Phishing Lives On with New Bait

Mar 11, 2016 | by Heidi Bleau

The saying "Gone Fishing" on the once prosaic signs hanging from rural-based gas stations or car repair shops has evolved to mean something completely different in 2016. While phishing attacks are not growing by leaps and bounds like other types of cyber threats, it is certainly showing no signs of slowing down.

Last year, RSA identified over 525,000 unique phishing incidents targeting brands across the globe, a 10% increase in the number of attacks we saw in 2014. So which countries were most affected - and at what cost? Here is your invitation to view the latest RSA global phishing map.

So what is making phishing live on in a world where the financial yield is much higher for cybercriminals using advanced malware, cyber extortion and other sophisticated attacks? It's quite simple: it still works.

It's not just consumers who are at risk anymore. Organizations and their employees are increasingly being lured with new bait. In an incident just last week, one large company fell prey after HR and finance professionals were targeted with a sophisticated phishing attack which resulted in the loss of employee Social Security numbers, salaries and other personal data.

It's more than just who or what is being targeted though. Phishing attacks have also undergone some technological evolution over the years. For example, RSA has identified many recent phishing attacks employing redirection mechanisms that leverage a dynamic DNS generator that changes the IP address of the attack site. While the domain name of the host site remains the same, the IP address constantly changes every couple of minutes to make detection - and shut down - much more difficult. The result: The lifespan of a phishing attack is longer, resulting in increased losses.

The damage to banks is very clear and is reflected in the direct hit to their bottom line. But other industries have a cause for concern as well. The retail industry is a good example. Many phishers are increasingly using trusted consumer brands to serve as the face of their attacks. Even more, loyalty points and rewards programs are also being targeted via phishing as cybercriminals look for new types of accounts to cash out.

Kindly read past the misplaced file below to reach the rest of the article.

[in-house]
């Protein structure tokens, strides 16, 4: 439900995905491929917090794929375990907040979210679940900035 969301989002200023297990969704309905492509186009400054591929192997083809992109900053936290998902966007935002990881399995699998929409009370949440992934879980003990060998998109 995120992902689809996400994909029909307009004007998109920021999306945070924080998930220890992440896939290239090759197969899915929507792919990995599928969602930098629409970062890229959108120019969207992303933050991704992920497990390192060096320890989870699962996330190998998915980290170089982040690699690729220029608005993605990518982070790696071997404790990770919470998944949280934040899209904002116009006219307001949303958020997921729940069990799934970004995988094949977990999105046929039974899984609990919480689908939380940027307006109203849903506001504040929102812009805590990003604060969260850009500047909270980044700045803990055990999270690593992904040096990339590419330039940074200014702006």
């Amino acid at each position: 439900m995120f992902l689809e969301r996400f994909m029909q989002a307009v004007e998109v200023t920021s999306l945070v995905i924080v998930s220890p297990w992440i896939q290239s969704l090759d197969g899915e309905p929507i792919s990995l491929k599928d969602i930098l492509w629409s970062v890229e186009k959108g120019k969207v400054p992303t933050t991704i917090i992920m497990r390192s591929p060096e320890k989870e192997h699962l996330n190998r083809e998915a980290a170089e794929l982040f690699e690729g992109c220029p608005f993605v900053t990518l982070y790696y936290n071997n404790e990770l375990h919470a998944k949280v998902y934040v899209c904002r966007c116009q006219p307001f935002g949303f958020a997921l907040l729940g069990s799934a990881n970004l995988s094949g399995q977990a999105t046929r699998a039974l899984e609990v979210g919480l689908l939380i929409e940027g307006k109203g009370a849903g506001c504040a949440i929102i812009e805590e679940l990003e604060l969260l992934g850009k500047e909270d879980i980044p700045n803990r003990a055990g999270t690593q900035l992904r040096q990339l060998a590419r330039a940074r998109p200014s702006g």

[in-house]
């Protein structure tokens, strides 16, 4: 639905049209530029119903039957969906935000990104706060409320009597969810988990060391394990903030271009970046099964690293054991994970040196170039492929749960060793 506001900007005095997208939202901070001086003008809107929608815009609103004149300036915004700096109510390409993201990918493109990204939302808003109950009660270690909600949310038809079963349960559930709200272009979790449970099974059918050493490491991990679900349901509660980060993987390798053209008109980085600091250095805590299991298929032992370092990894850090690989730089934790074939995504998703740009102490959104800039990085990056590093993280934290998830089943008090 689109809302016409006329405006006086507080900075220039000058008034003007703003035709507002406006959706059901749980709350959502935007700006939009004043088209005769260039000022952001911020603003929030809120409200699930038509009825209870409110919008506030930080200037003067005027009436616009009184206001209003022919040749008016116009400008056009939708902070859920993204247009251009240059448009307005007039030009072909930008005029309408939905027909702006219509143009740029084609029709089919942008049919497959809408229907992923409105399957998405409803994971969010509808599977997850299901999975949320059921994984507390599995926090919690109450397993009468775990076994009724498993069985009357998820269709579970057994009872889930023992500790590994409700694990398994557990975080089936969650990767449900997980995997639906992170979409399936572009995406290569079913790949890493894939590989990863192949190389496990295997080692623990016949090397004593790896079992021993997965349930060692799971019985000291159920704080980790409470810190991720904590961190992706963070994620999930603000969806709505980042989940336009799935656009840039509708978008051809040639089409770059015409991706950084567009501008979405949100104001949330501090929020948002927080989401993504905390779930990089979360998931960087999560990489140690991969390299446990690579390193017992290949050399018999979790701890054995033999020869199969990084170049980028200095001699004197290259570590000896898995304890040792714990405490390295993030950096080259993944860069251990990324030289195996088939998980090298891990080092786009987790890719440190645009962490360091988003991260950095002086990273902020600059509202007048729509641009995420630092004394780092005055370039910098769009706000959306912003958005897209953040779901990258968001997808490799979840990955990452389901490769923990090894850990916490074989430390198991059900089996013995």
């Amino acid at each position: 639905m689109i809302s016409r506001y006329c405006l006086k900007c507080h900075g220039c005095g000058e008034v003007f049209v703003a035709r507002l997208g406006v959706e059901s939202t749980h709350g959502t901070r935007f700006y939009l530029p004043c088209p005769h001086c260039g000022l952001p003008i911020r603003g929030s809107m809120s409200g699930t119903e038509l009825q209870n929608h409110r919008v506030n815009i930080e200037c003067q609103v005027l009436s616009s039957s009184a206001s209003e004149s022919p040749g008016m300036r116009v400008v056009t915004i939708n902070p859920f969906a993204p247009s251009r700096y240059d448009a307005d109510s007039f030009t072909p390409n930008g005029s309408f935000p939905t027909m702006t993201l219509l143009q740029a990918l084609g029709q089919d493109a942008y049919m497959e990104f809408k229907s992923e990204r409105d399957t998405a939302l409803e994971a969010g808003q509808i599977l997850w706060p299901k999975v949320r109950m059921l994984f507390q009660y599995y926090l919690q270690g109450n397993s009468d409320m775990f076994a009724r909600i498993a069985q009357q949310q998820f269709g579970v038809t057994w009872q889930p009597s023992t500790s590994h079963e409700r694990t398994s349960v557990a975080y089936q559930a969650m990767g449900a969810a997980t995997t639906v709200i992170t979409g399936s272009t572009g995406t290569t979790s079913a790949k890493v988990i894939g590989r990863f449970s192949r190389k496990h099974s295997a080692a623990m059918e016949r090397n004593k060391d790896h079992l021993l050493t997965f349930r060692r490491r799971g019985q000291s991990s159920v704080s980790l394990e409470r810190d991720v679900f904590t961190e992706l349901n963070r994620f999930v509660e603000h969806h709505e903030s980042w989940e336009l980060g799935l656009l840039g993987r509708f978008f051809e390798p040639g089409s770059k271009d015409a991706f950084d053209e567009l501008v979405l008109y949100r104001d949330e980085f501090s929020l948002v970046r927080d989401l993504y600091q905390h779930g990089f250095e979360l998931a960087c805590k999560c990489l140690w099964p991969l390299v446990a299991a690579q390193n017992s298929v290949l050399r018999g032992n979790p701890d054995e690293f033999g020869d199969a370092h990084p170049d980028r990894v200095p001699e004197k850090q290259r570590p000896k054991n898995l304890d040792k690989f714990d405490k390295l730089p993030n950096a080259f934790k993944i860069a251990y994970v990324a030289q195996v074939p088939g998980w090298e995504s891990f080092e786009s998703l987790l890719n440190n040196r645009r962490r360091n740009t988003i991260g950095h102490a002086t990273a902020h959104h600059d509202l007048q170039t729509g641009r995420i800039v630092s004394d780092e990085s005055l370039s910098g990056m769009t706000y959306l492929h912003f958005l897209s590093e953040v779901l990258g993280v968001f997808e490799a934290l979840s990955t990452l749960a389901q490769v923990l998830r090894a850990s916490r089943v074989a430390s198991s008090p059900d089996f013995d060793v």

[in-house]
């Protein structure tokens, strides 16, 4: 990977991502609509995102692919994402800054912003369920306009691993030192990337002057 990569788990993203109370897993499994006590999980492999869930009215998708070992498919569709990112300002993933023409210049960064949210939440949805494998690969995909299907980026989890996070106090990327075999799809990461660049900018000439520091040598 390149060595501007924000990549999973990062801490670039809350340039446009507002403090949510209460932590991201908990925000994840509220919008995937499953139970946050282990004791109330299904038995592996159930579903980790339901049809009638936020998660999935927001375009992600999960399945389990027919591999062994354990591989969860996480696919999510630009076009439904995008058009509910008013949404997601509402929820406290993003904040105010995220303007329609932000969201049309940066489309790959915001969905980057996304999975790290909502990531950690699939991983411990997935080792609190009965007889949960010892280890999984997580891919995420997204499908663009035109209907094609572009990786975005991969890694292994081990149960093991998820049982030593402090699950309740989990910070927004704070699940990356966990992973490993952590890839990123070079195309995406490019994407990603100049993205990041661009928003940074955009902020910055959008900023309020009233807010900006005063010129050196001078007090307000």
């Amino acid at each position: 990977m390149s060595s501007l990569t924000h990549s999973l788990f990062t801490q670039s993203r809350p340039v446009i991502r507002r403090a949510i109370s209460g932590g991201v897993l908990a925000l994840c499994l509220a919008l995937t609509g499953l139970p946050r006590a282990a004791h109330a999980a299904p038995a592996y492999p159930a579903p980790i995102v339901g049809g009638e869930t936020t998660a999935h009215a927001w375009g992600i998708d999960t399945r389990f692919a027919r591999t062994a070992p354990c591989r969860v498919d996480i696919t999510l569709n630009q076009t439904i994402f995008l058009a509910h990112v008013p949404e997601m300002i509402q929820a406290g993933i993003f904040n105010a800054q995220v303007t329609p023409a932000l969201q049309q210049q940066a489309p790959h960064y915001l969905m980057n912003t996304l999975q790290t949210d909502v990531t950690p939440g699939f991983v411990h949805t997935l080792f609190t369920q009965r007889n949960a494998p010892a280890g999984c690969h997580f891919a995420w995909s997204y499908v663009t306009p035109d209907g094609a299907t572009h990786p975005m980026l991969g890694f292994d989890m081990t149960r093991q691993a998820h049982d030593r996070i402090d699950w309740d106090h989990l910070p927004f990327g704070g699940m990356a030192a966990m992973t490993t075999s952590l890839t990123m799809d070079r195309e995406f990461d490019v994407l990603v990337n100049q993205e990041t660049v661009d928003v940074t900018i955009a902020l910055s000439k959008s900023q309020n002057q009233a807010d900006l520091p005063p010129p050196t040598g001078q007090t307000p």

Phishing can also indirectly put retailers at risk as consumers continue to use the same password across multiple sites. If Retailer A is breached, a cybercriminal can then try those same credentials at Retailer B, Retailer C, and so on. Recent breaches have been announced pointing to compromised accounts resulting from a breach at another retailer where credentials were re-used across other websites.

The value of cyber security awareness and education is under estimated (and some even scoff at it). However, I have a good friend who is a security engineer at one of the largest retailers in the Northeast. He is cynical about most things (and that is being nice), but his job is to raise awareness within his organization about cyber security. He has shared many experiences of phishing and malware attacks that have been thwarted as a result of employees being alert and suspicious. You can't put a value on that.

Advanced fraud intelligence services are equally as important, though. This is much more than just purchasing IP blacklists or similar intelligence feeds. Such services include 24x7 detection and shutdown of targeted attacks along with active monitoring of cybercrime forums. Remember, the Dark Web is not just a big marketplace for selling stolen credit cards. Cybercriminals are constantly communicating with one another on the easiest targets to cash out and the security gaps to take advantage of - and that loophole could be on your website.

Author: Heidi Bleau

Category: RSA Point of View, Blog Post

Keywords: Cybercrime, Cybercrime and Fraud, Phishing, Threat Intelligence